24 October 2016
The Millennium Tower, which stands 58-stories high, has been dubbed the ‘leaning tower of San Francisco’ after the multi-million building began to sink (independent soil engineers install data collection devices and obtain soil samples outside the tower for analysis). Even more worryingly, the tower has begun to tilt – with a six-inch lean at the top of the building. And engineers hired to assess the problem say it shows no immediate sign of stopping.
Stress gauges are placed along a wall with floor-to-ceiling cracks in the parking garage of the Millennium Tower in San Francisco. The tower has sunk 16 inches into the soft soil and landfill of San Francisco’s crowded financial district. But it’s not sinking evenly, which has created a 2-inch tilt at the base – and a roughly 6-inch lean at the top.
Several documents involving the downtown building were leaked in recent weeks, including exchanges between the city’s Department of Building Inspection and Millennium Partners, the developer.
They show both sides knew the building was sinking more than anticipated before it opened in late 2009, but neither made that information public.
Ccertified engineering geologist Andrew Mead, right, examines soil samples taken outside the Millennium Tower on September 26. ‘When is this building going to stop sinking?’ asks Jerry Dodson, an attorney and engineer who paid $2.1 million in 2009 for his two-bedroom apartment on the 42nd floor. ‘That’s something that no one has been able to answer.’
Jerry Dodson and his wife Pat stand inside their home on the 42nd floor of the Millennium Tower in San Francisco which has begun to lean. The geotechnical engineer leading the operation, Pat Shires, said existing data indicates the tower ‘might’ sink between 24 to 31 inches in total, but nobody knows for sure.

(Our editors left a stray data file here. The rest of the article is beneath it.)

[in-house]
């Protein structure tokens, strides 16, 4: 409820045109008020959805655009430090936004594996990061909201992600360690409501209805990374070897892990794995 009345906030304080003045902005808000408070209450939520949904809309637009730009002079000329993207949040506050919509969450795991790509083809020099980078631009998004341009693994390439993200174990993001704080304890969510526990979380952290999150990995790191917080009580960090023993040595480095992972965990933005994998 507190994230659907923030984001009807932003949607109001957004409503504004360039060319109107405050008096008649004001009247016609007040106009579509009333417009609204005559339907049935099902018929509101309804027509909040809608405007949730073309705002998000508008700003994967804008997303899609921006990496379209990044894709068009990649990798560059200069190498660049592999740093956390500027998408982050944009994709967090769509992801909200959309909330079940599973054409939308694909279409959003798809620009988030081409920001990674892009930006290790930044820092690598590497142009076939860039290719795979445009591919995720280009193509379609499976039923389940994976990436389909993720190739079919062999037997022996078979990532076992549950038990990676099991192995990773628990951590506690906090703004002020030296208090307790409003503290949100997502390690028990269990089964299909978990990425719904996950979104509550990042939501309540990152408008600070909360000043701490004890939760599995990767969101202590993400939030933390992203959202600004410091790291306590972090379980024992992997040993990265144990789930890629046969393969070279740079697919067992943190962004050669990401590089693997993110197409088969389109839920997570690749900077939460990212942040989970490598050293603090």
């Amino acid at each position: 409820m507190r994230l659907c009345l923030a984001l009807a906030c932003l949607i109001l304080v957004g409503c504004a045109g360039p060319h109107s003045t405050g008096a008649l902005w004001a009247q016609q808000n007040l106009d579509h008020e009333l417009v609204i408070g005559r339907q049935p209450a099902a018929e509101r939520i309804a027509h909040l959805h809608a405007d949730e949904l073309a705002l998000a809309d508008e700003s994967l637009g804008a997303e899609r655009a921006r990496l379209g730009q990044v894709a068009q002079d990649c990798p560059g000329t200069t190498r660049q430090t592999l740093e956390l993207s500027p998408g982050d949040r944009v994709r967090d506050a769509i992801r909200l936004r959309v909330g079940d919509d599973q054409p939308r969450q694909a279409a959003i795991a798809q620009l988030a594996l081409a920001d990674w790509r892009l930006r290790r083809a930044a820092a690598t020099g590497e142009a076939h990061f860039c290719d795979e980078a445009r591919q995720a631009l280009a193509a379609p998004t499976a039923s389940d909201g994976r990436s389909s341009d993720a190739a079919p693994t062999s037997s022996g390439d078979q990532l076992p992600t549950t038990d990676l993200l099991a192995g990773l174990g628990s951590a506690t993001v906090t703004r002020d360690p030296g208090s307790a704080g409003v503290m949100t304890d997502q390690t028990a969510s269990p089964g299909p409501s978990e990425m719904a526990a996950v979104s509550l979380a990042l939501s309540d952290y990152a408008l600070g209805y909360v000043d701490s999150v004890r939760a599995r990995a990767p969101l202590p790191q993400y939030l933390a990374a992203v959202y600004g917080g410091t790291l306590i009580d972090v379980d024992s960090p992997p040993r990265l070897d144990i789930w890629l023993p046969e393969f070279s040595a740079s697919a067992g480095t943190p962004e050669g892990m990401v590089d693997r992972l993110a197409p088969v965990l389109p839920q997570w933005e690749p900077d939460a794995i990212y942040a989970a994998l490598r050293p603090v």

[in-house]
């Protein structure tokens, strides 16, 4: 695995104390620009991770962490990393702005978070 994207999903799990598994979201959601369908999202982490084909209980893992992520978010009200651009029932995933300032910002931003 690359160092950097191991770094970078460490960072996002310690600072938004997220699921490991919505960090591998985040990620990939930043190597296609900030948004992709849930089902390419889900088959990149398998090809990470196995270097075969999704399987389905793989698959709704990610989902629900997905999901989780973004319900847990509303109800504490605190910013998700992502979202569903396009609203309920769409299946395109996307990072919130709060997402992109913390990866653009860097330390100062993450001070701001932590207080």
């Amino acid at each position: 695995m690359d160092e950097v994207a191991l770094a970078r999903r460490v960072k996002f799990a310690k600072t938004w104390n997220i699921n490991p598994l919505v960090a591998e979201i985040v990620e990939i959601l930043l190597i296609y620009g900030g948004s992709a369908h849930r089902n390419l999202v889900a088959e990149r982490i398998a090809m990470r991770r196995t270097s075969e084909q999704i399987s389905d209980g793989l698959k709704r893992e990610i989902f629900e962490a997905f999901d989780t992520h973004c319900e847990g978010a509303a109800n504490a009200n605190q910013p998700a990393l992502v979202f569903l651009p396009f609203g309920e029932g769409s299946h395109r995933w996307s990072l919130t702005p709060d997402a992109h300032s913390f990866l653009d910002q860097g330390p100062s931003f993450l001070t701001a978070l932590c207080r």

Homeowner Jerry Dodson, 69, talks with reporters outside the Millennium Tower. Dodson is one of many angry residents who fear their investments are sinking along with the tower, and more immediately fear for their safety. Dodson and other residents blame developers for what they say is a flawed design. The tower’s foundation, for instance, uses piles driven 60 to 90 feet into landfill, rather than the pricier option of going down at least 240 feet to bedrock.
When the Millennium Tower opened, it became a haven for the city’s well-heeled, and all 419 apartments quickly sold out. Tenants have included former San Francisco 49er Joe Montana, late venture capitalist Tom Perkins and Giants outfielder Hunter Pence.
The building has a 75-foot indoor lap-pool, a health club and spa, an in-house cinema, and a restaurant and wine bar run by celebrity chef Michael Mina. Penthouses have sold for more than $10 million.
It has continued to sink at a rate of about 1 inch per year.